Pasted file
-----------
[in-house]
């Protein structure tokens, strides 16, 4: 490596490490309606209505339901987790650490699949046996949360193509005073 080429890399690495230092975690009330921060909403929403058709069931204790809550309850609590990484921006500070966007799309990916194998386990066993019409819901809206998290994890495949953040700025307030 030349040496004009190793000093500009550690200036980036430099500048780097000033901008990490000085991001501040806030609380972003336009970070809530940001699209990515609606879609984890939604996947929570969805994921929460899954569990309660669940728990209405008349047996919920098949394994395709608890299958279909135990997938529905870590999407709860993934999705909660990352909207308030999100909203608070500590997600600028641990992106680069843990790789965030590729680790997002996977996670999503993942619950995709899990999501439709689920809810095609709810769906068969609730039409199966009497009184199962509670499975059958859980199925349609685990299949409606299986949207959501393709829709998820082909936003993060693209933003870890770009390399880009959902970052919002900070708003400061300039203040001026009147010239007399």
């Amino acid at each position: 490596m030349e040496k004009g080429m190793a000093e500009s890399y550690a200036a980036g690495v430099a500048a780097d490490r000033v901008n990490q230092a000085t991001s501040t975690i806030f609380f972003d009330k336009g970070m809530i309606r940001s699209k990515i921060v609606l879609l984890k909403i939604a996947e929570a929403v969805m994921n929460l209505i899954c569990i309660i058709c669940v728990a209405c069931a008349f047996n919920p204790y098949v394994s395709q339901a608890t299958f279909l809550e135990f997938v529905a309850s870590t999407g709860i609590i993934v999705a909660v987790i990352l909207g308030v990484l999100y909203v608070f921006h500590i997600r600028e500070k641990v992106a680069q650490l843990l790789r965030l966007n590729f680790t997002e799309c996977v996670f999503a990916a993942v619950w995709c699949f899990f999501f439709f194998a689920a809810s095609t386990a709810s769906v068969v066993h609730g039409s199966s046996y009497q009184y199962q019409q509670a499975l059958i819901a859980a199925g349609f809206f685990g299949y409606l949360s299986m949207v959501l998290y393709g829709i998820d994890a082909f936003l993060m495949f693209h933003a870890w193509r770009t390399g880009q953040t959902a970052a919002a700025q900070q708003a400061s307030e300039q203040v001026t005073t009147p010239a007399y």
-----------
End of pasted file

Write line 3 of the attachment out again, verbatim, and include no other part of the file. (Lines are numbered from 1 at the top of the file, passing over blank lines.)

């Amino acid at each position: 490596m030349e040496k004009g080429m190793a000093e500009s890399y550690a200036a980036g690495v430099a500048a780097d490490r000033v901008n990490q230092a000085t991001s501040t975690i806030f609380f972003d009330k336009g970070m809530i309606r940001s699209k990515i921060v609606l879609l984890k909403i939604a996947e929570a929403v969805m994921n929460l209505i899954c569990i309660i058709c669940v728990a209405c069931a008349f047996n919920p204790y098949v394994s395709q339901a608890t299958f279909l809550e135990f997938v529905a309850s870590t999407g709860i609590i993934v999705a909660v987790i990352l909207g308030v990484l999100y909203v608070f921006h500590i997600r600028e500070k641990v992106a680069q650490l843990l790789r965030l966007n590729f680790t997002e799309c996977v996670f999503a990916a993942v619950w995709c699949f899990f999501f439709f194998a689920a809810s095609t386990a709810s769906v068969v066993h609730g039409s199966s046996y009497q009184y199962q019409q509670a499975l059958i819901a859980a199925g349609f809206f685990g299949y409606l949360s299986m949207v959501l998290y393709g829709i998820d994890a082909f936003l993060m495949f693209h933003a870890w193509r770009t390399g880009q953040t959902a970052a919002a700025q900070q708003a400061s307030e300039q203040v001026t005073t009147p010239a007399y």